Advanced

Large loss of CO2 in winter observed across the northern permafrost region

Natali, Susan M. ; Parmentier, Frans-Jan LU ; Pirk, Norbert LU and Zona, Donatella (2019) In Nature Climate Change 9(11). p.852-857
Abstract
Recent warming in the Arctic, which has been amplified during the winter1–3, greatly enhances microbial decomposition of soil organic matter and subsequent release of carbon dioxide (CO2)4. However, the amount of CO2 released in winter is not known and has not been well represented by ecosystem models or empirically based estimates5,6. Here we synthesize regional in situ observations of CO2 flux from Arctic and boreal soils to assess current and future winter carbon losses from the northern permafrost domain. We estimate a contemporary loss of 1,662 TgC per year from the permafrost region during the winter season (October–April). This loss is greater than the average growing season carbon uptake for this region estimated from process... (More)
Recent warming in the Arctic, which has been amplified during the winter1–3, greatly enhances microbial decomposition of soil organic matter and subsequent release of carbon dioxide (CO2)4. However, the amount of CO2 released in winter is not known and has not been well represented by ecosystem models or empirically based estimates5,6. Here we synthesize regional in situ observations of CO2 flux from Arctic and boreal soils to assess current and future winter carbon losses from the northern permafrost domain. We estimate a contemporary loss of 1,662 TgC per year from the permafrost region during the winter season (October–April). This loss is greater than the average growing season carbon uptake for this region estimated from process models (−1,032 TgC per year). Extending model predictions to warmer conditions up to 2100 indicates that winter CO2 emissions will increase 17% under a moderate mitigation scenario—Representative Concentration Pathway 4.5—and 41% under business-as-usual emissions scenario—Representative Concentration Pathway 8.5. Our results provide a baseline for winter CO2 emissions from northern terrestrial regions and indicate that enhanced soil CO2 loss due to winter warming may offset growing season carbon uptake under future climatic conditions. © 2019, The Author(s), under exclusive licence to Springer Nature Limited. (Less)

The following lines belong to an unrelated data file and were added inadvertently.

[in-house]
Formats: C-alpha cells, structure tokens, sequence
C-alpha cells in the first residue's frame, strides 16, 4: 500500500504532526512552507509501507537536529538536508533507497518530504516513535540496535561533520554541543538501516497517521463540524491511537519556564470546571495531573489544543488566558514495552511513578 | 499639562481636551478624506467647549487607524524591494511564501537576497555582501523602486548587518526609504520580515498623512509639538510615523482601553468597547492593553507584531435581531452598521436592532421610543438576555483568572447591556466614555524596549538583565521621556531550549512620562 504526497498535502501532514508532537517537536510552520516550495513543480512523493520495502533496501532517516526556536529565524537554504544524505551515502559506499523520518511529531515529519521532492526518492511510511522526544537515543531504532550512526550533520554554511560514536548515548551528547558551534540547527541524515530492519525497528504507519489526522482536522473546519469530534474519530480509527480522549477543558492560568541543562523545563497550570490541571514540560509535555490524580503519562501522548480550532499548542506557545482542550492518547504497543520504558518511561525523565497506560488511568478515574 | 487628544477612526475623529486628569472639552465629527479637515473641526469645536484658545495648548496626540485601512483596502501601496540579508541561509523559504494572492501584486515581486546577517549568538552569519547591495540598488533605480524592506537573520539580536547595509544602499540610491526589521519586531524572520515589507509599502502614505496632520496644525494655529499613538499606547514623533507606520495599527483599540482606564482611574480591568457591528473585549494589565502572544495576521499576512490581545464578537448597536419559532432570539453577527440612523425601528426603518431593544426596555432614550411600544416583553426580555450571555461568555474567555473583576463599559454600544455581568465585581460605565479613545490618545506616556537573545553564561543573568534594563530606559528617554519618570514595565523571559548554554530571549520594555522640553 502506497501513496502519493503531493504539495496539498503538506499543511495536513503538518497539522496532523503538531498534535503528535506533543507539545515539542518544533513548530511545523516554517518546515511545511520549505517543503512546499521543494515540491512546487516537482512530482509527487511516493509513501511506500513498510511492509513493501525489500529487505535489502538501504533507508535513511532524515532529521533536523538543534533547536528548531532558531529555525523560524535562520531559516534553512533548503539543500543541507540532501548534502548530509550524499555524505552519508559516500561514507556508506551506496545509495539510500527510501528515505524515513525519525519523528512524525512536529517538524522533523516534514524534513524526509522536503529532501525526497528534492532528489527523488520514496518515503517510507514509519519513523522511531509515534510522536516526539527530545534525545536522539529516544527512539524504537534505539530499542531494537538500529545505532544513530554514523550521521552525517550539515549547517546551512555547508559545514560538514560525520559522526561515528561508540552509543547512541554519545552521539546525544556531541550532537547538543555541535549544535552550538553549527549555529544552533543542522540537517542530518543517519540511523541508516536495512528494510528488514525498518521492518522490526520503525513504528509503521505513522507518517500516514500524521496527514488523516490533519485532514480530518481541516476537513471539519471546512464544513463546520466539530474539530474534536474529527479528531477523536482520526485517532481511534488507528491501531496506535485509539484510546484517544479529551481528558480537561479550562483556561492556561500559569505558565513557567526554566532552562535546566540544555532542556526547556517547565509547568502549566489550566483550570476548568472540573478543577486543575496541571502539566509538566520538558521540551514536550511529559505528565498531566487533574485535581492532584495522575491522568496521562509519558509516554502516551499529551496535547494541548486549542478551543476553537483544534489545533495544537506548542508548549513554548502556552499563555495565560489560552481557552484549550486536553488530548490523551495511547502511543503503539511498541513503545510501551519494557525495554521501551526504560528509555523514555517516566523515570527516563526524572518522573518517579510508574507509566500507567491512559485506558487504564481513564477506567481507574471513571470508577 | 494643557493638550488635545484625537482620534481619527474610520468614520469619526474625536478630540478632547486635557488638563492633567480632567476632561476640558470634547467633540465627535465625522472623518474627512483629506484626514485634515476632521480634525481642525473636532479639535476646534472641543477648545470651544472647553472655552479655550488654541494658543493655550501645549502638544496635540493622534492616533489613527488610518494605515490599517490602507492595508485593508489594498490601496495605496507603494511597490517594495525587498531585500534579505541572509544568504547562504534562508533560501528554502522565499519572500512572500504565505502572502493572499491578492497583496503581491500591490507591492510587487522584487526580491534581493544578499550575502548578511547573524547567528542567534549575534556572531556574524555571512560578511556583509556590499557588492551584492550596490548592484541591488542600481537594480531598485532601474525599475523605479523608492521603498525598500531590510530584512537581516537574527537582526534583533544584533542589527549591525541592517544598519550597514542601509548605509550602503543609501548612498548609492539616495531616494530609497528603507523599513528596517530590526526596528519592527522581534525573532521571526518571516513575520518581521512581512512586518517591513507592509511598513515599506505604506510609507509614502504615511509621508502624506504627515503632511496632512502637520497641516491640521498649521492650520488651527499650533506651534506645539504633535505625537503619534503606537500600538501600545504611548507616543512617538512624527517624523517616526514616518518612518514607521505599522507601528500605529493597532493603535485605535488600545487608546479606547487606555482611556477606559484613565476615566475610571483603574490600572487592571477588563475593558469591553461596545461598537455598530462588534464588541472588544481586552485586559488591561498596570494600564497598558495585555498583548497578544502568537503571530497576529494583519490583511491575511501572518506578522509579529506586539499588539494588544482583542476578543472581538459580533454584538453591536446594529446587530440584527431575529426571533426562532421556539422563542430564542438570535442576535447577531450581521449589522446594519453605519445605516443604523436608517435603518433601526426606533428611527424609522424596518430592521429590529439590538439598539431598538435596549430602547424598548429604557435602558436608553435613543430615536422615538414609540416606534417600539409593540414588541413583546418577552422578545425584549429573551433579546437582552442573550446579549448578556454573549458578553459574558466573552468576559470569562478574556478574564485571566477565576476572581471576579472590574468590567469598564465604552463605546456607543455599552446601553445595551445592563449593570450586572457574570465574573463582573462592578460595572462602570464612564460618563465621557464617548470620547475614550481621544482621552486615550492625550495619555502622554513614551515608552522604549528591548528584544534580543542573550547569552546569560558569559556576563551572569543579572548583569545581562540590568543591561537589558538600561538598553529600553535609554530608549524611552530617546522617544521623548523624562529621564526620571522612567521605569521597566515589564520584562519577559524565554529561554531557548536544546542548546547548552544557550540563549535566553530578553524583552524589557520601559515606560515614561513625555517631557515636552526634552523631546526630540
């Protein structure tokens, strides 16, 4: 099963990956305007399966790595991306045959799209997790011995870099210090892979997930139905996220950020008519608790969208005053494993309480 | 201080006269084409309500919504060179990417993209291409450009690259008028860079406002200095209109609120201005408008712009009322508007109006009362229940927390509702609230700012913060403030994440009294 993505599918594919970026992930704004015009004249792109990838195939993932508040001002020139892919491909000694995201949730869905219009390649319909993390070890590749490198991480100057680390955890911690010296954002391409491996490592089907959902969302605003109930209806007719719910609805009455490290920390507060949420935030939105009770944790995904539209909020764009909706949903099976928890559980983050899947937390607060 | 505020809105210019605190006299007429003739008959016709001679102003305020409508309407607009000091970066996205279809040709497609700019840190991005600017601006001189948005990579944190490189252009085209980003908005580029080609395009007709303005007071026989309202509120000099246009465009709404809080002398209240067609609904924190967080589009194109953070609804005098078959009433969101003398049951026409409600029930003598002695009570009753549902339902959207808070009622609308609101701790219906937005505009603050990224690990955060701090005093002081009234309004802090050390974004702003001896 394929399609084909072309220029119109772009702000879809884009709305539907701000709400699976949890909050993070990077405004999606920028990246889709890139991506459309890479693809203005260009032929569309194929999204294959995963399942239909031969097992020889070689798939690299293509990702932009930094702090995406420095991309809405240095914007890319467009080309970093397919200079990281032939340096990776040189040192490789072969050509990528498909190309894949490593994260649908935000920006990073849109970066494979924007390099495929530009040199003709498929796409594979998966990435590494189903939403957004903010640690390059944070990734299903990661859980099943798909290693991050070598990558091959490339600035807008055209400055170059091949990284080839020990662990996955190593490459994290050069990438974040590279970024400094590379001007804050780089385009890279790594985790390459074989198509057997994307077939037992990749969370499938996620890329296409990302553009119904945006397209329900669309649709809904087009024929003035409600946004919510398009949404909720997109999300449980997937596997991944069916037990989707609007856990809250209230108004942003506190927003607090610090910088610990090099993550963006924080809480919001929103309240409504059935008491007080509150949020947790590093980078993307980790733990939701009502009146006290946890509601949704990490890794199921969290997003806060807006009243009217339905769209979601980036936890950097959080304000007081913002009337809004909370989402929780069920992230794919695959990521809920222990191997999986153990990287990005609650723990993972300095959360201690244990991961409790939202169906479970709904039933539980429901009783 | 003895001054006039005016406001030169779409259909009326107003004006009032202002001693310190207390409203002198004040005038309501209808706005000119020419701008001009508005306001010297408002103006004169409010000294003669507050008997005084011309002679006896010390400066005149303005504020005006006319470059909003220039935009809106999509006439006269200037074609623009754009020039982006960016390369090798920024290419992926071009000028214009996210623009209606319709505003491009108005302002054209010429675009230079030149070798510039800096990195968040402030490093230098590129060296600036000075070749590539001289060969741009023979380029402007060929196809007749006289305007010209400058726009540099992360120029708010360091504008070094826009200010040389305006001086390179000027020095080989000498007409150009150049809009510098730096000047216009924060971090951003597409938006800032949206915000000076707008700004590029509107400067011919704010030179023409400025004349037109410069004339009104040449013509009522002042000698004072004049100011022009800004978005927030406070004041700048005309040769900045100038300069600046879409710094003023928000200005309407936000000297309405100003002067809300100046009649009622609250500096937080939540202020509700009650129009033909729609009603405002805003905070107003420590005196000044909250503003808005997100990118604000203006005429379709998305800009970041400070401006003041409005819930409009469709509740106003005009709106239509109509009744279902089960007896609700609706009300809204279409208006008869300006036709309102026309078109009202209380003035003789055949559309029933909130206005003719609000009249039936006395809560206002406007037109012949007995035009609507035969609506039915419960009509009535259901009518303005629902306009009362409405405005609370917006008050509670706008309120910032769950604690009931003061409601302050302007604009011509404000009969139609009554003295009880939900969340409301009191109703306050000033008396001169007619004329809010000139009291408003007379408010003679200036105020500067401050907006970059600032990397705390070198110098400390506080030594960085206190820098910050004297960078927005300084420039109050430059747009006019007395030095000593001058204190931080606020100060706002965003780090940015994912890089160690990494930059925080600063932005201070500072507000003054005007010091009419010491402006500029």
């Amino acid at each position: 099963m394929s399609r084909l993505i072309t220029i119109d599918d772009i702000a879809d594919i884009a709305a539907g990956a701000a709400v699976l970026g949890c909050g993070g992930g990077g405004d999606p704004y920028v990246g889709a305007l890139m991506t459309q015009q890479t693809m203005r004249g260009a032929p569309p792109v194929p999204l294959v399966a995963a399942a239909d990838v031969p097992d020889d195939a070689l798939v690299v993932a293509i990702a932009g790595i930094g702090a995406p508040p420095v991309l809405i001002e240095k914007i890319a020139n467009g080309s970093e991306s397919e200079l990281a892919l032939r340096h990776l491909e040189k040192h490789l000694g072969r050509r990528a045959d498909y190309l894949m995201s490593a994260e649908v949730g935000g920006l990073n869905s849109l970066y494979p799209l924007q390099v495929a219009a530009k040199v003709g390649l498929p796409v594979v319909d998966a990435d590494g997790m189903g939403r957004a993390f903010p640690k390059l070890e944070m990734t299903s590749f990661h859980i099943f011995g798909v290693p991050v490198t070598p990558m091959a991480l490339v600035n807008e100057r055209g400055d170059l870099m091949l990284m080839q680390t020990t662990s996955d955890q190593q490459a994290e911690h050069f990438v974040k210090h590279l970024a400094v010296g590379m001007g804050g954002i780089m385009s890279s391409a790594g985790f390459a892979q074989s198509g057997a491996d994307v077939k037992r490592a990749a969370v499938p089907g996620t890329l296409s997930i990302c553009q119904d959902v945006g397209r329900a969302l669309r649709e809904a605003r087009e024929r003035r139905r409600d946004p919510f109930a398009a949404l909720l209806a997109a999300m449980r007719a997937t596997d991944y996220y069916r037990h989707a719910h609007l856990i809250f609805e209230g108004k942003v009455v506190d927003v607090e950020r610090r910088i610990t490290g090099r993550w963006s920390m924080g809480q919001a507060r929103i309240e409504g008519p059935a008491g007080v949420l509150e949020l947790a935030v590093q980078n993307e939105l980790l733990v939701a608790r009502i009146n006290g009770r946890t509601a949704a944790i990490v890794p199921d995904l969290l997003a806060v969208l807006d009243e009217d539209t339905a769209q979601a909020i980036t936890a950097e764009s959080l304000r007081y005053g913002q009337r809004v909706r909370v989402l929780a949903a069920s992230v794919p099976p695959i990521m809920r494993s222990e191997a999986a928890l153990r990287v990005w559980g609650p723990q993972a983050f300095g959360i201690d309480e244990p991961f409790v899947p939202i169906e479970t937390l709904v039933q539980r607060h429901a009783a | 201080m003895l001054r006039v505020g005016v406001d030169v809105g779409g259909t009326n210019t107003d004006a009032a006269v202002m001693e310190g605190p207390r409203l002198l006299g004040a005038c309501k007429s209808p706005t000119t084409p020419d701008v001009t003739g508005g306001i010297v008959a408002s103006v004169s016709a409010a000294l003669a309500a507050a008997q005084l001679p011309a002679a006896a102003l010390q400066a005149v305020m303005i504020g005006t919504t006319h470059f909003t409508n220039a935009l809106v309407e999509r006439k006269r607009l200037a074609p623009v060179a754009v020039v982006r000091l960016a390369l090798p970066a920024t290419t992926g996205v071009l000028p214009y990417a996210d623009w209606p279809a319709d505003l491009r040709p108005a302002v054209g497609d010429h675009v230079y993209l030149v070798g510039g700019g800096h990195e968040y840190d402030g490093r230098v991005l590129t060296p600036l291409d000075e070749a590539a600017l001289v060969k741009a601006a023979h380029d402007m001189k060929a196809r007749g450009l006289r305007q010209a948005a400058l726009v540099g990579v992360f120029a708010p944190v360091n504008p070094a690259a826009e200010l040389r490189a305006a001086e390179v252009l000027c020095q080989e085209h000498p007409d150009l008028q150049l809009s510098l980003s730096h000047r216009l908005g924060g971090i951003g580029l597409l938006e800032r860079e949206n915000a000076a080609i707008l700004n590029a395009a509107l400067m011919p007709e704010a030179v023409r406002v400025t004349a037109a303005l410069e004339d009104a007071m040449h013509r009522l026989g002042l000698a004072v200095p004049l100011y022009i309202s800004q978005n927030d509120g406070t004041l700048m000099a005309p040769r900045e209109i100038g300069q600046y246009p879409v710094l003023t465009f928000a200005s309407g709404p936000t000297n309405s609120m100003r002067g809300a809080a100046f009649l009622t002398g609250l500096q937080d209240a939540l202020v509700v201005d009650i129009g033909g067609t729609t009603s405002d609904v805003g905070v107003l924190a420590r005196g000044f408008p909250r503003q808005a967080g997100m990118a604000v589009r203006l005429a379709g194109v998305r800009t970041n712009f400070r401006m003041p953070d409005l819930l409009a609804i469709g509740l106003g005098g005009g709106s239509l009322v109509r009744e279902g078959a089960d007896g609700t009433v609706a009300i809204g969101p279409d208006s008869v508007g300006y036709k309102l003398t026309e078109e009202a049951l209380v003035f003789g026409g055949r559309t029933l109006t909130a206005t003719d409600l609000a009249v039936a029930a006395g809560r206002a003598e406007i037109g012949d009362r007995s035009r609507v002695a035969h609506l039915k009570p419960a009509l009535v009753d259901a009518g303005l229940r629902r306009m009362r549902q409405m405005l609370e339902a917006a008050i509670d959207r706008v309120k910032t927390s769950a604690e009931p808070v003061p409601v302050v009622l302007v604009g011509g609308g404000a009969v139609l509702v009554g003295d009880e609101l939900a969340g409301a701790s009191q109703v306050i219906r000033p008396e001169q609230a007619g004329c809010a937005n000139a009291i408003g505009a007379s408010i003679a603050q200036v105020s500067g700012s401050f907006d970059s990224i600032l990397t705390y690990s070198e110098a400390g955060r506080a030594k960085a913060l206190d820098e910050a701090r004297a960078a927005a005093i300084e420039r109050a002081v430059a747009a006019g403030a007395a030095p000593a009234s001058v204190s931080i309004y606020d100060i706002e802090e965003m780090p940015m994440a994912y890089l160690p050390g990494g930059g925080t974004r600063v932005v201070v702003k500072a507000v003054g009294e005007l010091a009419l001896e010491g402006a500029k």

Please use this url to cite or link to this publication:
author
author collaboration
organization
publishing date
type
Contribution to journal
publication status
published
subject
in
Nature Climate Change
volume
9
issue
11
pages
6 pages
publisher
Nature Research
external identifiers
  • scopus:85074223265
ISSN
1758-6798
DOI
10.1038/s41558-019-0592-8
language
English
LU publication?
yes
additional info
Cited By :1 Export Date: 15 November 2019
id
fe49519c-11af-4322-ba39-3b3e84e684d5
date added to LUP
2019-11-15 12:29:47
date last changed
2020-06-03 05:13:11
@article{fe49519c-11af-4322-ba39-3b3e84e684d5,
  abstract     = {Recent warming in the Arctic, which has been amplified during the winter1–3, greatly enhances microbial decomposition of soil organic matter and subsequent release of carbon dioxide (CO2)4. However, the amount of CO2 released in winter is not known and has not been well represented by ecosystem models or empirically based estimates5,6. Here we synthesize regional in situ observations of CO2 flux from Arctic and boreal soils to assess current and future winter carbon losses from the northern permafrost domain. We estimate a contemporary loss of 1,662 TgC per year from the permafrost region during the winter season (October–April). This loss is greater than the average growing season carbon uptake for this region estimated from process models (−1,032 TgC per year). Extending model predictions to warmer conditions up to 2100 indicates that winter CO2 emissions will increase 17% under a moderate mitigation scenario—Representative Concentration Pathway 4.5—and 41% under business-as-usual emissions scenario—Representative Concentration Pathway 8.5. Our results provide a baseline for winter CO2 emissions from northern terrestrial regions and indicate that enhanced soil CO2 loss due to winter warming may offset growing season carbon uptake under future climatic conditions. © 2019, The Author(s), under exclusive licence to Springer Nature Limited.},
  author       = {Natali, Susan M. and Parmentier, Frans-Jan and Pirk, Norbert and Zona, Donatella},
  issn         = {1758-6798},
  language     = {eng},
  number       = {11},
  pages        = {852--857},
  publisher    = {Nature Research},
  series       = {Nature Climate Change},
  title        = {Large loss of CO2 in winter observed across the northern permafrost region},
  url          = {http://dx.doi.org/10.1038/s41558-019-0592-8},
  doi          = {10.1038/s41558-019-0592-8},
  volume       = {9},
  year         = {2019},
}